With the mechanism of the present invention, it will not generally be necessary to drive the hoisting drum in reverse because lowering of the drill stem may be achieved by using the hydrokinetic torque converters 5 and 9 as a hydraulic braking means with their output shafts 6 and 10 rotating in reverse compared with the direction of rotation of the input shafts 4 and S, which will be driven by the engines at a speed necessary to balance the load. For this purpose, it will be understood that suitable cooling means for the liquid in the torque converters must be provided. The preferred cooling mechanism consists of a differentially driven fan and radiator unit. However, if it is desired to positively drive the drum in reverse, clutch 38 is disengaged and clutch 57 engaged. The hoisting drum is then driven either from shaft 7 or shaft 12, or both, through" gears 55 and 56 and sprockets 58 and 60 in a reverse direction.

During normal drilling operations, it is necessary to operate the slush pumps and the rotary table 50 simultaneously. This is accomplished by disengaging clutches 13, 38 and 62 and by engaging clutches 57 and 43. Engine 2 then drives the power take-off pulley 36 for the slush pump through transmission 14, while engine 3 drives the rotary table through gears 55 and 56, transmissions 53 and 51, gears 44 and 45, and sprockets 47 and 49. The two engines under these conditions operate independently of each other and provision is made for independently changing the speed ratios to the two power take-offs. Thus, by shifting transmission 14, two different speed ratios may be provided for the slush pump take-off. By shifting transmissions 51 and 53, three different speed ratios may be provided for the rotary table. In addition, in both cases the automatic torque and speed ratio characteristics of the torque converters are available.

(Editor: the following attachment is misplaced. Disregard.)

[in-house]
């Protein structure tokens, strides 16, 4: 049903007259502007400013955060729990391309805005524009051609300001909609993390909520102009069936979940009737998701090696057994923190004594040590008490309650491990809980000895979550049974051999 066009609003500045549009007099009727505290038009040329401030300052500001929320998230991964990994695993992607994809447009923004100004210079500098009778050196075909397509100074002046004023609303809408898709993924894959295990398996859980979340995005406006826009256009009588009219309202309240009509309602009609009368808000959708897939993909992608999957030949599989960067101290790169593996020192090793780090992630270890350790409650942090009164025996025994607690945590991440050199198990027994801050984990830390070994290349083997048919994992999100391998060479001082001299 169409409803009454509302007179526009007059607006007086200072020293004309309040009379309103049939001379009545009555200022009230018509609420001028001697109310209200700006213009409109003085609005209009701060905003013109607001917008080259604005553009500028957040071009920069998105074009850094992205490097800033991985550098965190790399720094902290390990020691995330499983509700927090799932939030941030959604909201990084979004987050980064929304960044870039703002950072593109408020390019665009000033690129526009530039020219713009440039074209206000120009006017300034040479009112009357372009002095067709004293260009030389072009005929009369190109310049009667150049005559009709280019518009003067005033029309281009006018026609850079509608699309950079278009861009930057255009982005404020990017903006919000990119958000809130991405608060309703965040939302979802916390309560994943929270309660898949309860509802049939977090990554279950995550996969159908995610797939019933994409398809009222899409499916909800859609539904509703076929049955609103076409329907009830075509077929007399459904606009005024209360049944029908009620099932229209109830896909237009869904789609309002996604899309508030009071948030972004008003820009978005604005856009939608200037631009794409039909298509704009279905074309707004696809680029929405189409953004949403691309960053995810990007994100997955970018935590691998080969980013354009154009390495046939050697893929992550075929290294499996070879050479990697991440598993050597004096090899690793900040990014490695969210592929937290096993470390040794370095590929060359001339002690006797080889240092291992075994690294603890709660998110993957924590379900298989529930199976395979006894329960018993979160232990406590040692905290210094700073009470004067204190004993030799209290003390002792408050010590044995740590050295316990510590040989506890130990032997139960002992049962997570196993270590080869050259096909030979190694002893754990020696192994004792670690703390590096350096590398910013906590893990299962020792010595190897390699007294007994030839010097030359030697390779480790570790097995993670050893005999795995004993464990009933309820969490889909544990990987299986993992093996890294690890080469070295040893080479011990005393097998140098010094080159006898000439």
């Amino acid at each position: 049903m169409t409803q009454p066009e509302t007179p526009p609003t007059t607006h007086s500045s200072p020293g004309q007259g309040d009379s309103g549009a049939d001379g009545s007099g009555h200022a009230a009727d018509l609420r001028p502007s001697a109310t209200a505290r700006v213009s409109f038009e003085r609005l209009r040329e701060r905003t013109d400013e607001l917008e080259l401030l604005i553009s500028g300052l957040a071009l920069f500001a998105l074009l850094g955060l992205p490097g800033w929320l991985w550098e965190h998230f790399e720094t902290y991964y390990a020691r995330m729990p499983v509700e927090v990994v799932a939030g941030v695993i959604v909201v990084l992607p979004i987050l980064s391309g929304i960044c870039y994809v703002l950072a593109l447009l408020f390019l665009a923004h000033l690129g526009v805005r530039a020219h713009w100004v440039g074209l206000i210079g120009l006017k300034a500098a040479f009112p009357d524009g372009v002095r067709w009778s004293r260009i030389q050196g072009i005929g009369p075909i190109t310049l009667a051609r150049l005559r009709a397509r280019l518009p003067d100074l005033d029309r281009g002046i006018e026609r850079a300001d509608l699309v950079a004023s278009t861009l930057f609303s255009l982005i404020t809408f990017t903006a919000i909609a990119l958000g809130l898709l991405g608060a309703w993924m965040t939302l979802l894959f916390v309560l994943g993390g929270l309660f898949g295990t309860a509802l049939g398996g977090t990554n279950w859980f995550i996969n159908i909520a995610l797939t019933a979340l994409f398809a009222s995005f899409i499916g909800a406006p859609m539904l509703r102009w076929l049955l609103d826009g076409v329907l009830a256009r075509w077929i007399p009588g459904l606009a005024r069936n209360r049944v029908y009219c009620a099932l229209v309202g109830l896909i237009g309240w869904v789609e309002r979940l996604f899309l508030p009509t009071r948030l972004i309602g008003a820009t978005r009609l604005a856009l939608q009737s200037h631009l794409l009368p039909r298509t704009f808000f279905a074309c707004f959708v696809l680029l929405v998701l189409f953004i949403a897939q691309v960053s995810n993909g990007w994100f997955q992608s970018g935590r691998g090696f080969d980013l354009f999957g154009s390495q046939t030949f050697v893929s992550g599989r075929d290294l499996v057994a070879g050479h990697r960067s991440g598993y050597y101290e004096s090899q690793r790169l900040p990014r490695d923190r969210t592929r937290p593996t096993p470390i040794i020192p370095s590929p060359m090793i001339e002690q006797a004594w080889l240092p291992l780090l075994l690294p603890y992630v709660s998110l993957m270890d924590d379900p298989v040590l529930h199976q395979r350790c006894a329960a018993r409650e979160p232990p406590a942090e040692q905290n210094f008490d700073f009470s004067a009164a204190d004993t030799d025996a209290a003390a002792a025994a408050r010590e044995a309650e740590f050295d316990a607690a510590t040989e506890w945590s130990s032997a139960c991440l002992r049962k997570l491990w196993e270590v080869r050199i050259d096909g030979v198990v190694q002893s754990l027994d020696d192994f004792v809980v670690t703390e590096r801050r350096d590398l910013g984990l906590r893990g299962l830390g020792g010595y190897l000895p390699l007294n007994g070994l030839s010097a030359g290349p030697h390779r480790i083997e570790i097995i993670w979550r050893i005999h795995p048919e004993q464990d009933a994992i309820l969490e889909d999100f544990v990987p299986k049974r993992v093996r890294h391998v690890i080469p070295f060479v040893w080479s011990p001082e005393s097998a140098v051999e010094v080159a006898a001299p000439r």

When it is desired to reverse rotation of the table, clutches 57 and 62 are disengaged and clutches 38 and 43 are engaged. Then one or both engines may drive the rotary table at either one of two speeds through transmission 14, both speeds being in a direction reverse to the normal direction of table rotation when driven through the gears 55 and 56.